People have always hidden and lost treasure. In A Knight's Enchantment - which takes place during the reign of the unfortunate King John - the heroine Joanna discovers a hoard of hidden gold hidden by a Viking adventurer. Here’s the excerpt. Joanna and Hugh have been forced to spend the night together, out of doors in a small cave. This action takes place the following morning:


Hugh tethered and tended Lucifer, roughed a little with Beowulf, cut reeds for bedding, collected firewood and kept a sharp eye on Joanna. She made no move to flee from the cave, which surprised him, and met him at the cave mouth with his armload of reeds, which astonished him.

"What is it?" he asked. Her eyes were wide and her color high, lighting up her tanned face, making her very pretty. This would be how she would look in love-making, he realized, and felt a mingled twist of desire and jealousy. "Well?" he demanded, now using a hated phrase of his father's, "Must I wait for doomsday before you speak?"

"I know what the runes say, and we must dig." She was clearly too excited to notice his rudeness. "There is treasure here! Viking gold! Look -"

She caught his hand in hers and fairly dragged him back with her, careless of whether he smacked his head on the low cave roof. Crook-backed, he let her guide him, enjoying the feel of her small fingers round his palm.

"Look!" She dropped to her knees beside the maze of marks he had found at the back of the cave years earlier. The setting sun blazed into the small dry space - had it always been this small? - turning rock and stone golden. The runes on one darker-hued stone close to the cave floor seemed faded to Hugh's eyes, but his eager companion read them easily.

"Orri's horde is here. A mighty gift." She pointed to an X shaped rune. "This rune, Gebo, means gift." She touched three straight lines with her foot. "Three, then dig, it goes on."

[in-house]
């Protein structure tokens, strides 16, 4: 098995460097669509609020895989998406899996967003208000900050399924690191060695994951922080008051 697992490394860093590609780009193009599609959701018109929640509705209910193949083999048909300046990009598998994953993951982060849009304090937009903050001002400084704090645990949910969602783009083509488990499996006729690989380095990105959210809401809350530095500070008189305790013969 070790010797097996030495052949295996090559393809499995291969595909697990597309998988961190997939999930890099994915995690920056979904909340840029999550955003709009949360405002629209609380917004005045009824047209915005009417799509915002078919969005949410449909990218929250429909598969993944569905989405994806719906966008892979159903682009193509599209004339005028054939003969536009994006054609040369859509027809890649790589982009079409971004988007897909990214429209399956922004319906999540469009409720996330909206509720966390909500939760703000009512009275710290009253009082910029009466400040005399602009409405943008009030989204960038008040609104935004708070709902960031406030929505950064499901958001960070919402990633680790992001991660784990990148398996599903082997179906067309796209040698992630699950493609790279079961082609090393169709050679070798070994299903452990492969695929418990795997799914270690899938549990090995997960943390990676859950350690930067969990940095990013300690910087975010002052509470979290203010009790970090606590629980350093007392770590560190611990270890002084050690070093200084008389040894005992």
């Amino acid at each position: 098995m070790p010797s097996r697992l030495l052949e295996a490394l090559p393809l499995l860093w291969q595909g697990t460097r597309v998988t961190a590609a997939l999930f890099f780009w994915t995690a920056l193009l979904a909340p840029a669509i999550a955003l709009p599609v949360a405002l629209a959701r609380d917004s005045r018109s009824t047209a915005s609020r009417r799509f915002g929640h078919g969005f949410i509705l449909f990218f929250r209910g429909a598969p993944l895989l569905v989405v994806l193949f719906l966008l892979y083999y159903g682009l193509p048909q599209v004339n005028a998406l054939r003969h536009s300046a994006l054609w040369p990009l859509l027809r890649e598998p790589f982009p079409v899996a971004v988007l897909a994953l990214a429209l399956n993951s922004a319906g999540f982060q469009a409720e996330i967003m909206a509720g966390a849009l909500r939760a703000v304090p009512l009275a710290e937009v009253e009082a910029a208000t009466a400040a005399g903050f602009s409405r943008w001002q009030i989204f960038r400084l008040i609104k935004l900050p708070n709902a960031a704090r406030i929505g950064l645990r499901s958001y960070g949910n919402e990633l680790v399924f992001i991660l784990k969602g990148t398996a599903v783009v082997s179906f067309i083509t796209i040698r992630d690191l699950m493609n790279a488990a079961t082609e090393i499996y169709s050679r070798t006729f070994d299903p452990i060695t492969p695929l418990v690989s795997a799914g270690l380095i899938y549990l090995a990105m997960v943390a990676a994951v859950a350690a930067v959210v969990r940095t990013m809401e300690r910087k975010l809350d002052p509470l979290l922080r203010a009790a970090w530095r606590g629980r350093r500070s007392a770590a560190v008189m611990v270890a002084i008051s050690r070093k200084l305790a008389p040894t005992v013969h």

She stepped three paces from the cave wall and began to hack at the earth floor with her knife.

"Wait!" She was wilder than he was, in a fight, Hugh thought, astonished by this whirl of activity. "You will blunt your blade. I have something better."

He looked amongst his things and found the small hammer he used to drive in tent and baggage pegs and the metal file he used to sharpen his sword. He set to work, driving the file into the hard-packed soil where Joanna was laboring, and in a few moments struck something that rang out like a broken bell.

"Let me -" Joanna had her fingers probing and tearing at the loosened earth and now she sat back on her heels, a great smile of pleasure breaking on her face. "We have it!"

Down by her knees was a torn bag, gray-black and half-rotten, no more than wisps of cloth. But through the tangle of fraying threads he saw the unmistakable gleam of gold.

"Orri's hoard," Joanna said softly. "He must have left it here for safety and never come back."

She moved but Hugh was swifter, scooping the coins and rings out of the dirt and onto his cloak.


Fairness made him look at her and offer her a ring: a pretty one, he thought. "Thank you," he said. "That will be most useful."

Joanna stared at the ring without taking it. "You do not think we should share?"